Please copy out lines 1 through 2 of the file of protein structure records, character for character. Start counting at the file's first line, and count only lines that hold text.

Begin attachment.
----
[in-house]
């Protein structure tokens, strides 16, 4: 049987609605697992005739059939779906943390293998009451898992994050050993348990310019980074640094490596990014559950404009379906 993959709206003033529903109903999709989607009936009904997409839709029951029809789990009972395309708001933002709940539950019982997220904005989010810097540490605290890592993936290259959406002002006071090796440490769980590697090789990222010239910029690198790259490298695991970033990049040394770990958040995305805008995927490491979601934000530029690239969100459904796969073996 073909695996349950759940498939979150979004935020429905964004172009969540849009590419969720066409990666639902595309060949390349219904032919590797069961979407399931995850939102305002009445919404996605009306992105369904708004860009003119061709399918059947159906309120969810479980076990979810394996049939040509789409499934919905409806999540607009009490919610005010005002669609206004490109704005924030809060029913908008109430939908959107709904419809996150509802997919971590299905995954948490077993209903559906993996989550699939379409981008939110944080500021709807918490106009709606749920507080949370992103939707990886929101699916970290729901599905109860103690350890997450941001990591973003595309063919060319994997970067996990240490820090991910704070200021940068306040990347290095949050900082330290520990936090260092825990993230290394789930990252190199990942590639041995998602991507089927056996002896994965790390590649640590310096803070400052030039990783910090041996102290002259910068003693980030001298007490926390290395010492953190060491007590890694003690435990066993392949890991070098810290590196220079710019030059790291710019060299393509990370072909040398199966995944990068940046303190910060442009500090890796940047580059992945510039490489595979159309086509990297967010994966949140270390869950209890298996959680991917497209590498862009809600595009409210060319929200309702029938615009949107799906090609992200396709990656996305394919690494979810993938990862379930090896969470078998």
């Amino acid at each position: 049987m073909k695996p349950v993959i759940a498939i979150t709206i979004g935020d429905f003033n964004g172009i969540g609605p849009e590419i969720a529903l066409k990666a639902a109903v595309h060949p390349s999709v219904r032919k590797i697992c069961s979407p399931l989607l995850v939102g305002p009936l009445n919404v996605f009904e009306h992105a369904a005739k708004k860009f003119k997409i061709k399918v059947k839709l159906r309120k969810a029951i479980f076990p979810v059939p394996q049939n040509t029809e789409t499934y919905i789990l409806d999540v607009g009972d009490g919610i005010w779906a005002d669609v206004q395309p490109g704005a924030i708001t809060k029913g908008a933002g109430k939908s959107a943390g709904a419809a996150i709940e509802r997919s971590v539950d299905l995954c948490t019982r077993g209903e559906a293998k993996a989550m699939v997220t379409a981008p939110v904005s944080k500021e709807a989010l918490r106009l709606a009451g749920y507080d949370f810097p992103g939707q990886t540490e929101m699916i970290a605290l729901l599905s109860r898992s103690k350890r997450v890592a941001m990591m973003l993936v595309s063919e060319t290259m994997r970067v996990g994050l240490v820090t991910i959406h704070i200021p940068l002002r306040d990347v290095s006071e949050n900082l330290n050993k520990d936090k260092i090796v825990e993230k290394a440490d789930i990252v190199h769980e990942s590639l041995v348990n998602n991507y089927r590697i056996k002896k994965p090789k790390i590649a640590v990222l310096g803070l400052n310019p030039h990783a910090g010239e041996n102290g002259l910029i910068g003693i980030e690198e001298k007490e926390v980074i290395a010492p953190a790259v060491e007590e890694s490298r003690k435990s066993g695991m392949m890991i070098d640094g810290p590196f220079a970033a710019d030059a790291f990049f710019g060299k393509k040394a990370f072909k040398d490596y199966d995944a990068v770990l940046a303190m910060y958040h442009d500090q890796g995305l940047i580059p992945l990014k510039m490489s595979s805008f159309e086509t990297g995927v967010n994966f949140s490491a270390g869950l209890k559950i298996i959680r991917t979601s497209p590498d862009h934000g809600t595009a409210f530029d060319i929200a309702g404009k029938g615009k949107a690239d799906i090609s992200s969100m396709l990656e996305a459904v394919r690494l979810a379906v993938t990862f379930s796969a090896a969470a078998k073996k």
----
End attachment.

[in-house]
């Protein structure tokens, strides 16, 4: 049987609605697992005739059939779906943390293998009451898992994050050993348990310019980074640094490596990014559950404009379906 993959709206003033529903109903999709989607009936009904997409839709029951029809789990009972395309708001933002709940539950019982997220904005989010810097540490605290890592993936290259959406002002006071090796440490769980590697090789990222010239910029690198790259490298695991970033990049040394770990958040995305805008995927490491979601934000530029690239969100459904796969073996 073909695996349950759940498939979150979004935020429905964004172009969540849009590419969720066409990666639902595309060949390349219904032919590797069961979407399931995850939102305002009445919404996605009306992105369904708004860009003119061709399918059947159906309120969810479980076990979810394996049939040509789409499934919905409806999540607009009490919610005010005002669609206004490109704005924030809060029913908008109430939908959107709904419809996150509802997919971590299905995954948490077993209903559906993996989550699939379409981008939110944080500021709807918490106009709606749920507080949370992103939707990886929101699916970290729901599905109860103690350890997450941001990591973003595309063919060319994997970067996990240490820090991910704070200021940068306040990347290095949050900082330290520990936090260092825990993230290394789930990252190199990942590639041995998602991507089927056996002896994965790390590649640590310096803070400052030039990783910090041996102290002259910068003693980030001298007490926390290395010492953190060491007590890694003690435990066993392949890991070098810290590196220079710019030059790291710019060299393509990370072909040398199966995944990068940046303190910060442009500090890796940047580059992945510039490489595979159309086509990297967010994966949140270390869950209890298996959680991917497209590498862009809600595009409210060319929200309702029938615009949107799906090609992200396709990656996305394919690494979810993938990862379930090896969470078998």